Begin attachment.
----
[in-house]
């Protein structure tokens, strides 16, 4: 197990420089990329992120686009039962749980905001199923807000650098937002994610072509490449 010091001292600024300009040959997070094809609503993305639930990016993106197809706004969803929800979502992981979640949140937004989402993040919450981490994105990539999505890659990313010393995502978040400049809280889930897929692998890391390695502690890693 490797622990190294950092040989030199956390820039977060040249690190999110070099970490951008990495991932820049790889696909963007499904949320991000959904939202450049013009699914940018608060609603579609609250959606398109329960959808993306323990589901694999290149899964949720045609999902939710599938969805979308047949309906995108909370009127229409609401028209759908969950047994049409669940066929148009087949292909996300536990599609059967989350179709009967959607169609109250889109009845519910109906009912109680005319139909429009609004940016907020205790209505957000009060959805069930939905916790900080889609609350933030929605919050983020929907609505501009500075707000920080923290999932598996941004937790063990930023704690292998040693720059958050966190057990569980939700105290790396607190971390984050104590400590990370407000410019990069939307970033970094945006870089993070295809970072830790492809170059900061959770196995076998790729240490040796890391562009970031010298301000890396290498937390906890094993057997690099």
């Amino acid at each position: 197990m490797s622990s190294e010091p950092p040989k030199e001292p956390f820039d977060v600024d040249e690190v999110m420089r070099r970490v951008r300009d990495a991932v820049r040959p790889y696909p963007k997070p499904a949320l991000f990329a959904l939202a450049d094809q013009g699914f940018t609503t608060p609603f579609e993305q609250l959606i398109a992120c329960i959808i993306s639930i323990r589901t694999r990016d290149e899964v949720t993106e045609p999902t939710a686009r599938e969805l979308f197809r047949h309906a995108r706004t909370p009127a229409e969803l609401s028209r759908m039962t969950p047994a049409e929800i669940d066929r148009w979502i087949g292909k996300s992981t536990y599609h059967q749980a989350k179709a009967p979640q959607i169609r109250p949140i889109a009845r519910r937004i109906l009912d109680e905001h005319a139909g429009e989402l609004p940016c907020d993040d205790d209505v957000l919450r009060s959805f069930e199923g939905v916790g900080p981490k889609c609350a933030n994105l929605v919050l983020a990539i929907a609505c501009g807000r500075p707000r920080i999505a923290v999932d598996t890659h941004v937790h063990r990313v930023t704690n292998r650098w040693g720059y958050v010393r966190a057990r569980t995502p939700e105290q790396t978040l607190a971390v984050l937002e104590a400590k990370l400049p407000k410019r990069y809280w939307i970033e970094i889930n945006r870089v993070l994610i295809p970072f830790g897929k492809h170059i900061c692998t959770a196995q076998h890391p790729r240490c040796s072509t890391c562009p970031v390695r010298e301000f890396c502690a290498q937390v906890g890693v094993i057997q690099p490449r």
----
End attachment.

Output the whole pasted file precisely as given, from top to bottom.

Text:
[in-house]
């Protein structure tokens, strides 16, 4: 197990420089990329992120686009039962749980905001199923807000650098937002994610072509490449 010091001292600024300009040959997070094809609503993305639930990016993106197809706004969803929800979502992981979640949140937004989402993040919450981490994105990539999505890659990313010393995502978040400049809280889930897929692998890391390695502690890693 490797622990190294950092040989030199956390820039977060040249690190999110070099970490951008990495991932820049790889696909963007499904949320991000959904939202450049013009699914940018608060609603579609609250959606398109329960959808993306323990589901694999290149899964949720045609999902939710599938969805979308047949309906995108909370009127229409609401028209759908969950047994049409669940066929148009087949292909996300536990599609059967989350179709009967959607169609109250889109009845519910109906009912109680005319139909429009609004940016907020205790209505957000009060959805069930939905916790900080889609609350933030929605919050983020929907609505501009500075707000920080923290999932598996941004937790063990930023704690292998040693720059958050966190057990569980939700105290790396607190971390984050104590400590990370407000410019990069939307970033970094945006870089993070295809970072830790492809170059900061959770196995076998790729240490040796890391562009970031010298301000890396290498937390906890094993057997690099």
């Amino acid at each position: 197990m490797s622990s190294e010091p950092p040989k030199e001292p956390f820039d977060v600024d040249e690190v999110m420089r070099r970490v951008r300009d990495a991932v820049r040959p790889y696909p963007k997070p499904a949320l991000f990329a959904l939202a450049d094809q013009g699914f940018t609503t608060p609603f579609e993305q609250l959606i398109a992120c329960i959808i993306s639930i323990r589901t694999r990016d290149e899964v949720t993106e045609p999902t939710a686009r599938e969805l979308f197809r047949h309906a995108r706004t909370p009127a229409e969803l609401s028209r759908m039962t969950p047994a049409e929800i669940d066929r148009w979502i087949g292909k996300s992981t536990y599609h059967q749980a989350k179709a009967p979640q959607i169609r109250p949140i889109a009845r519910r937004i109906l009912d109680e905001h005319a139909g429009e989402l609004p940016c907020d993040d205790d209505v957000l919450r009060s959805f069930e199923g939905v916790g900080p981490k889609c609350a933030n994105l929605v919050l983020a990539i929907a609505c501009g807000r500075p707000r920080i999505a923290v999932d598996t890659h941004v937790h063990r990313v930023t704690n292998r650098w040693g720059y958050v010393r966190a057990r569980t995502p939700e105290q790396t978040l607190a971390v984050l937002e104590a400590k990370l400049p407000k410019r990069y809280w939307i970033e970094i889930n945006r870089v993070l994610i295809p970072f830790g897929k492809h170059i900061c692998t959770a196995q076998h890391p790729r240490c040796s072509t890391c562009p970031v390695r010298e301000f890396c502690a290498q937390v906890g890693v094993i057997q690099p490449r």